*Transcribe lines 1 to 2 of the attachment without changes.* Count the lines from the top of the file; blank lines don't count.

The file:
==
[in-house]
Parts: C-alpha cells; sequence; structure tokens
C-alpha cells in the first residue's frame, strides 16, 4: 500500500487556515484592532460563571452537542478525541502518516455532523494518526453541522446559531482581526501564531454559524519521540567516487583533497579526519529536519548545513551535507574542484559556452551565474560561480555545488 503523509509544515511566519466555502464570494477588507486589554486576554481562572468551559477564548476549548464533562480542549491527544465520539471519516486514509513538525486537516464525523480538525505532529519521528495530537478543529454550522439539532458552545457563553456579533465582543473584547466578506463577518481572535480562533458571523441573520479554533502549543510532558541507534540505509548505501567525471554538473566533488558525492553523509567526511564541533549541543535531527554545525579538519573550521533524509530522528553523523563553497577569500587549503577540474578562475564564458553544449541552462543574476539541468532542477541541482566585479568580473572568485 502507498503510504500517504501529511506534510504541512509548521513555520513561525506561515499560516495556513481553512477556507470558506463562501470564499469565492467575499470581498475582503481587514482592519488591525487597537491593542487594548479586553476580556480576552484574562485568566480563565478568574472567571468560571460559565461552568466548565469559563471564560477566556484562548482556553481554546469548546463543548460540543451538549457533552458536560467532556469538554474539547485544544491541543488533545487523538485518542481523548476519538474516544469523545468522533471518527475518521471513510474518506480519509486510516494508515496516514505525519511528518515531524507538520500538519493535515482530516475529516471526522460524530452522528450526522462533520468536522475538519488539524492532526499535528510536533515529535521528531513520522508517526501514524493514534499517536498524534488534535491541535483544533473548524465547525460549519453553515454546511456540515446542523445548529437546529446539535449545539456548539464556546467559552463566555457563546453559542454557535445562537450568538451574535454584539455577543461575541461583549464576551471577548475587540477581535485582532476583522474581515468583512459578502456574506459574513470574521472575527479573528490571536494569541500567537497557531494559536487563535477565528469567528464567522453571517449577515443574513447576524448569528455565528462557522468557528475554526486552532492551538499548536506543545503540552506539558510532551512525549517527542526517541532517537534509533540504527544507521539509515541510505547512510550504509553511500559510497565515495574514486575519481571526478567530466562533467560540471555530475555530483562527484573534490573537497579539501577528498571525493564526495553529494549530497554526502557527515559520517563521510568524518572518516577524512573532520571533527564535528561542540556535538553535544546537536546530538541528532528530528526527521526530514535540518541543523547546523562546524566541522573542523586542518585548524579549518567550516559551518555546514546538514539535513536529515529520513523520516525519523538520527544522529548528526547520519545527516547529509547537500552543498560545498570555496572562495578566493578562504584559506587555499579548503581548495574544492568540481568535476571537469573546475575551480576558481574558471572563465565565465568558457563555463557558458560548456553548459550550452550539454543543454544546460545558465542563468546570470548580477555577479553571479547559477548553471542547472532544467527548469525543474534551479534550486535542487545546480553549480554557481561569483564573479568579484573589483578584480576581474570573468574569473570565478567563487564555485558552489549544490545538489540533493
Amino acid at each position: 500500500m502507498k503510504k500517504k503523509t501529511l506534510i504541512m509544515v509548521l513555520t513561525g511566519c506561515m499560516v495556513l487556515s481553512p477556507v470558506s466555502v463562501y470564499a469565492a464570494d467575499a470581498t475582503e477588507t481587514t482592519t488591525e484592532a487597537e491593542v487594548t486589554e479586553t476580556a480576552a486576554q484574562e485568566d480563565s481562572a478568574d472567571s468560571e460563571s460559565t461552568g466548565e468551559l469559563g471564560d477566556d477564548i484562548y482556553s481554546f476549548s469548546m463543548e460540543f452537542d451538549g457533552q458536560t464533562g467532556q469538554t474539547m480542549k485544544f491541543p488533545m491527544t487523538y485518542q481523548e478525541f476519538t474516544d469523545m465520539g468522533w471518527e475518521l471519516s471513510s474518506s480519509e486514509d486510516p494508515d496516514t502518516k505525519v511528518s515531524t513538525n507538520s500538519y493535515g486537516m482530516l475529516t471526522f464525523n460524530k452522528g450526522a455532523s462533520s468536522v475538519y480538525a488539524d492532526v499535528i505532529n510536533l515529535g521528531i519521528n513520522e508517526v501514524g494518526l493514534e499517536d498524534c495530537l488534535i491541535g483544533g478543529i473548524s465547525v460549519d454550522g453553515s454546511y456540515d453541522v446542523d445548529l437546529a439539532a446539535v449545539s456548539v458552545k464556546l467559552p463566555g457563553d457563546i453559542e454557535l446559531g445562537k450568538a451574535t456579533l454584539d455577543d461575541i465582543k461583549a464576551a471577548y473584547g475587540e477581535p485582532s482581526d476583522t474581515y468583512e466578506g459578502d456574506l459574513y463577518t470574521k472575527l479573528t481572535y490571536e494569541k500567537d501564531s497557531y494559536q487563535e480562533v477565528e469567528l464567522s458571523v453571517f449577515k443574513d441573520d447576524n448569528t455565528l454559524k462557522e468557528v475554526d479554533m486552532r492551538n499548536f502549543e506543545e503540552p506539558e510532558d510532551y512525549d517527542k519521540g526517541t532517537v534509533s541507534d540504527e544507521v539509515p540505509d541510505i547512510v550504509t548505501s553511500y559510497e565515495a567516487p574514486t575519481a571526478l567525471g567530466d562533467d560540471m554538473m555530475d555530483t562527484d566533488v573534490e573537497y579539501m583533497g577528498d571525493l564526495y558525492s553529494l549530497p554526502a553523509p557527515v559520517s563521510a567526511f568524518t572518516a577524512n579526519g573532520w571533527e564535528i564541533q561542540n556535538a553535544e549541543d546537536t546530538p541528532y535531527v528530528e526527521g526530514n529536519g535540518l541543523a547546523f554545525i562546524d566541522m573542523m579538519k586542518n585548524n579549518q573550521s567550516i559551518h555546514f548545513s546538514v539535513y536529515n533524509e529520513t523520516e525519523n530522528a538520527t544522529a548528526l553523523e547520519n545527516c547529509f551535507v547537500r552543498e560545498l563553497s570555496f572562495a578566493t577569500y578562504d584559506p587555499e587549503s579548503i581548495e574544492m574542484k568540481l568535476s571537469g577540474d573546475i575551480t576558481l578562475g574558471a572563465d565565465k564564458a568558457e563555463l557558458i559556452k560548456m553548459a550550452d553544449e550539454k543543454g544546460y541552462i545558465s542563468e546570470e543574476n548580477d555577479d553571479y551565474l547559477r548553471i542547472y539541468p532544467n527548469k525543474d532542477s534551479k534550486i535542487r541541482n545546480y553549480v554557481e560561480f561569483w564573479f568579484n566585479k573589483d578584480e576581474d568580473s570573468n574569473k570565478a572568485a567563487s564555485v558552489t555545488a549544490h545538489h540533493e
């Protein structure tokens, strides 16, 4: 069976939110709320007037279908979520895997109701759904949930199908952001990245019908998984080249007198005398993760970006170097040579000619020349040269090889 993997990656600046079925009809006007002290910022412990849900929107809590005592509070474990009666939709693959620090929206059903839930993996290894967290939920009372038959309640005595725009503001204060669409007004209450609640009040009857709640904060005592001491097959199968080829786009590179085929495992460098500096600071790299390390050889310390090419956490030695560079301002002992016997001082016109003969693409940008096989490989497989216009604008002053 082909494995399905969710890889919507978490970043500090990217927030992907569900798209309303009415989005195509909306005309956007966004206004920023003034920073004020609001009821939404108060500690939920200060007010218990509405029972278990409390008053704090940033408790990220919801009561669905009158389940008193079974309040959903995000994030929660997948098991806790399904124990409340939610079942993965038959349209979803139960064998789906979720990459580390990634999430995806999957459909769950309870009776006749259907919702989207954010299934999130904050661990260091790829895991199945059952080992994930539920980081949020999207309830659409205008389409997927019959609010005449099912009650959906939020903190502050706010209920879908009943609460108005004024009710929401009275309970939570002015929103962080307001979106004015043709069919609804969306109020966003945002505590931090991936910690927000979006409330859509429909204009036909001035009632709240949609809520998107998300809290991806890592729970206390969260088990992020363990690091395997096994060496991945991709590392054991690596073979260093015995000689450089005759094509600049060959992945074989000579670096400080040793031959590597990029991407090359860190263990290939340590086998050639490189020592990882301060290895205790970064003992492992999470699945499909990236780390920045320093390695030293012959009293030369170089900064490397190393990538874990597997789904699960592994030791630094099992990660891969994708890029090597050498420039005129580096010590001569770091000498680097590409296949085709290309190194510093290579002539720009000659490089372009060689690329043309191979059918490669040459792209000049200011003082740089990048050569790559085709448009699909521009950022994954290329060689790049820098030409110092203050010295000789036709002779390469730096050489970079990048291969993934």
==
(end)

[in-house]
Parts: C-alpha cells; sequence; structure tokens